• Dimenhydrinate – motion sickness
  • MotionEase – topical motion sickness
  • Aspirin
  • Ibuprofen
  • Excedrine Migraine
  • Immodium tablets – anti-diarrheal
  • Ondansetron ODT – nausea/vomiting
  • Arsenicum album – food poisoning
  • Xopenex inhaler
  • Stool softener
  • Vaseline
  • Rubbing alcohol
  • Witch Hazel
  • Tea Tree oil
  • Epsom salt
  • Vinyl gloves
  • Betadine/Iodine
  • Hydrogen Peroxide
  • Tinactin fungal spray
  • Gauze
  • Ace bandages


Medical Books and Reference Guides:

  • The Merck Manual of Medical Info
  • Your Offshore Doctor
  • American Red Cross 1st Aid/CPR/AED manual
  • The US Armed Forces Survival Manual

There are many great medical reference books out there but these are what we had on hand before we left. In hindsight there are a few others we would have liked to order, but hopefully this will be sufficient should we ever need them. What medical books do you recommend for full-time cruisers like ourselves?

Please share any survival stories you have as well as tips and tricks we might not find in any books :)

We feel we have done a pretty thorough job at assembling our medical supplies and Ditch Bag. We also know you can never be too prepared. Leave us a comment and let us know what other MUST-HAVE items we may have forgotten!! We’d love to hear from you!


**UPDATE** We have recently added several courses of antibiotics to our supply that we picked up at a pharmacy in the Dominican Republic. We have also added lidocaine, sutures and a suture removal kit.

Shakedown Shivers


We left the marina yesterday for another shakedown cruise out in Pelican Bay/Cayo Costa. Our first stop was the Burnt Store Marina fuel dock on the way out for our very first fill up. It was a little strange being on that side of the dock as we have been walking past there for the last three months. We filled up both tanks and our jerry cans too. The dogs got their daily treat from the marina staff as we handed over the credit card. Ouch! It was almost five times the cost of filling up an SUV! As the old saying goes, BOAT stands for bust out another thousand!

We had a nice sail out across the harbor with all three sails up. Toward the end we motorsailed a bit and dropped the sails before following our tracks into the narrow entrance to Pelican Bay.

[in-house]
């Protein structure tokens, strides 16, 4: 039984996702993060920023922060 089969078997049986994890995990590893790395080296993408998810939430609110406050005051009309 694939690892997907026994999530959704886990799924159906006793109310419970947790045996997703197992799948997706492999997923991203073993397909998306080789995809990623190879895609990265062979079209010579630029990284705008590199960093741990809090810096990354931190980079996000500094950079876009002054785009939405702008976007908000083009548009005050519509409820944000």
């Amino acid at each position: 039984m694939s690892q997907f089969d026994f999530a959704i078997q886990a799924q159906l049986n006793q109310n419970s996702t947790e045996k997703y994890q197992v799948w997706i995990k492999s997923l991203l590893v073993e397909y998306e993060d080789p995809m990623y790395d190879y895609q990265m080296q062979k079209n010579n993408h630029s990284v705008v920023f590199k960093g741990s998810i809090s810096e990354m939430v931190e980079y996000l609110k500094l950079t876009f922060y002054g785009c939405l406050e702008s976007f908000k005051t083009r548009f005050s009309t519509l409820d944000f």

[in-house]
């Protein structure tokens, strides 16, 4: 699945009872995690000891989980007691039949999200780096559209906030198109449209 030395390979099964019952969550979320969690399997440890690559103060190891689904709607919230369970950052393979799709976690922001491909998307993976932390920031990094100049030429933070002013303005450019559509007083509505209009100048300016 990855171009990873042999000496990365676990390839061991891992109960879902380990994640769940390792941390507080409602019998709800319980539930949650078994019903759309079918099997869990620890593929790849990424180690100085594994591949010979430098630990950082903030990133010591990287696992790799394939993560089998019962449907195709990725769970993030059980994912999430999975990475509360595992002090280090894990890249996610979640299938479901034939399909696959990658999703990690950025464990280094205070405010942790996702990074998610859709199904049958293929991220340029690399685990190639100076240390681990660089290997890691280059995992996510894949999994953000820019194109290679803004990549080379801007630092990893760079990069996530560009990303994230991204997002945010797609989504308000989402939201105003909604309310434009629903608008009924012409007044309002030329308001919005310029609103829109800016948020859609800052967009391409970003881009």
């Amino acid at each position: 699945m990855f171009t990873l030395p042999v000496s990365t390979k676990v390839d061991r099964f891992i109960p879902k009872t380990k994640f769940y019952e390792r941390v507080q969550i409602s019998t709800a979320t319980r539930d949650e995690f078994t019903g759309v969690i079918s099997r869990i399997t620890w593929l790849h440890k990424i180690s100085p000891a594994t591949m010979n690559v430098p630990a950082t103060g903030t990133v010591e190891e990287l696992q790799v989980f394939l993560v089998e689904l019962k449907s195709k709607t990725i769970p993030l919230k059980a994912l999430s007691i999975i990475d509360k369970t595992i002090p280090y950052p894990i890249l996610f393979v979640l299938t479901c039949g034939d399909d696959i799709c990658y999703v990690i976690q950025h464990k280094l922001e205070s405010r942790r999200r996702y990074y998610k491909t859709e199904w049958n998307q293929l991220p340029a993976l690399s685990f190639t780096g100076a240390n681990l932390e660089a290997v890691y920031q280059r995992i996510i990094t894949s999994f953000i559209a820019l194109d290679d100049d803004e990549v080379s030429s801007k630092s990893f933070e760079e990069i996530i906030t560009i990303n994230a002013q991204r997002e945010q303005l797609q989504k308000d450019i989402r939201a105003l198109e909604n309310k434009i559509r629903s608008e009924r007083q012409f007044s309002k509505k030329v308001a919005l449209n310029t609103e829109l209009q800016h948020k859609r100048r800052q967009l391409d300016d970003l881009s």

Peter and Josh raised the dinghy over the lifelines with the main halyard and prepared for the trip to shore. The outboard was acting up and not getting fuel correctly. Peter and I chanced it to take the dogs to shore but Josh and Leah hung back just incase it stopped working all together. We made it to shore and I took the pups for a quick dinnertime walk to do their business. We got back to the dinghy dock only to learn that the outboard wouldn’t start again so Peter and I had to row back. Luckily the current was heading towards our boat this time. We forgot to grab the seat for the dinghy.

We made it back and started prepping for dinner. Leah and I had everything ready to go and I went to turn on the stove to boil some rice. AND there’s no propane! I checked the safety button on the wall, checked the breaker, everything seemed right but there was just no gas in the lines. The guys checked the tanks and discovered the needle in the gauge for the house tank was broken off. Weird! The BBQ worked fine off the small tank so they switched it to hook up the small tank to the main lines. Still no propane getting to the galley. We checked the breaker and wires but it all tested fine. It was getting late and dark and VERY chilly! We were all looking forward to a hot meal. Looks like this will need to wait until we get back to calmer waters back at the dock.

Even though we had a change of plans, we still put the steaks on the BBQ and cooked a bunch of veggies in the microwave. Our FourWinds wind generator was cookin all night long so we had enough juice to run the inverter for the microwave for awhile.

After dinner we tried for hot showers again like we did last time at anchor. For some reason the hot water heater just wasn’t getting as hot as it normally does. Peter tried a shower anyway and it was not a pleasant experience with the weather so cold outside. We’re going to test out our solar shower next time. So weird though… first the outboard, then the propane, now the hot water heater? We sure are shaking out some kinks while shivering on this shakedown :( Better to find out now than after we leave the dock for good!